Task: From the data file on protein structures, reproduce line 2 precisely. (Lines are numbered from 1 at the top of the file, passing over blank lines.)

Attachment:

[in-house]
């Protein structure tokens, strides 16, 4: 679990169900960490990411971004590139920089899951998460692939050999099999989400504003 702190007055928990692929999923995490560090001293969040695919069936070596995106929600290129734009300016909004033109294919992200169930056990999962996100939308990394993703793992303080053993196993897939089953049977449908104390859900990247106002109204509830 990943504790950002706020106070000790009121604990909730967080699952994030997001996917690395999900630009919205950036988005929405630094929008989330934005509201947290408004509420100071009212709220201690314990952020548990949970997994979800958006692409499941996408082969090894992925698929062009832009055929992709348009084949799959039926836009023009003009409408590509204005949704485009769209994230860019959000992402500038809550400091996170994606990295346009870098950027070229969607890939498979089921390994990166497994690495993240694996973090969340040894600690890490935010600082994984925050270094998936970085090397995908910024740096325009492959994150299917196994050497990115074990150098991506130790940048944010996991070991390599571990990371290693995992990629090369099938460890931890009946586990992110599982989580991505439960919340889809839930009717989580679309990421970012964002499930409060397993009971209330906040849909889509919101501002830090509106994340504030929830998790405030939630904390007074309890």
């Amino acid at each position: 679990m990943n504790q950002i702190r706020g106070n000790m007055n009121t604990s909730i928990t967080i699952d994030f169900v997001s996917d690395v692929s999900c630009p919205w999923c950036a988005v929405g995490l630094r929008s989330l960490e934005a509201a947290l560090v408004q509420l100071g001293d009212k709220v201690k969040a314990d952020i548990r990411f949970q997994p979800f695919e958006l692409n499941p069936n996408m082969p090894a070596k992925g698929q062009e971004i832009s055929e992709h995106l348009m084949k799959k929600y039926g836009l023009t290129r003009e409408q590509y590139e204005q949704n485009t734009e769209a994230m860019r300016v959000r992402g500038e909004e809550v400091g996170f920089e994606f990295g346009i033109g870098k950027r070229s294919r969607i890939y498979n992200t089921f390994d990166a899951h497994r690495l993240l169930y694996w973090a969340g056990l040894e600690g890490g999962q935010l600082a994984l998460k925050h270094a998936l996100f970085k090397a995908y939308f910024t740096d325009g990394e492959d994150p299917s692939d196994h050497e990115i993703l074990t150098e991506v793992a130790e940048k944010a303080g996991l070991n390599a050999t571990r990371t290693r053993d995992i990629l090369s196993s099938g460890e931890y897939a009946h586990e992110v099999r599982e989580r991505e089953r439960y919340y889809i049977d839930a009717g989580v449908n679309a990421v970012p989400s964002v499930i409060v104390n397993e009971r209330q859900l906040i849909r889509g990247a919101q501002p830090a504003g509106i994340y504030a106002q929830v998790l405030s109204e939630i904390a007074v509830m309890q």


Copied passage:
């Protein structure tokens, strides 16, 4: 679990169900960490990411971004590139920089899951998460692939050999099999989400504003 702190007055928990692929999923995490560090001293969040695919069936070596995106929600290129734009300016909004033109294919992200169930056990999962996100939308990394993703793992303080053993196993897939089953049977449908104390859900990247106002109204509830 990943504790950002706020106070000790009121604990909730967080699952994030997001996917690395999900630009919205950036988005929405630094929008989330934005509201947290408004509420100071009212709220201690314990952020548990949970997994979800958006692409499941996408082969090894992925698929062009832009055929992709348009084949799959039926836009023009003009409408590509204005949704485009769209994230860019959000992402500038809550400091996170994606990295346009870098950027070229969607890939498979089921390994990166497994690495993240694996973090969340040894600690890490935010600082994984925050270094998936970085090397995908910024740096325009492959994150299917196994050497990115074990150098991506130790940048944010996991070991390599571990990371290693995992990629090369099938460890931890009946586990992110599982989580991505439960919340889809839930009717989580679309990421970012964002499930409060397993009971209330906040849909889509919101501002830090509106994340504030929830998790405030939630904390007074309890």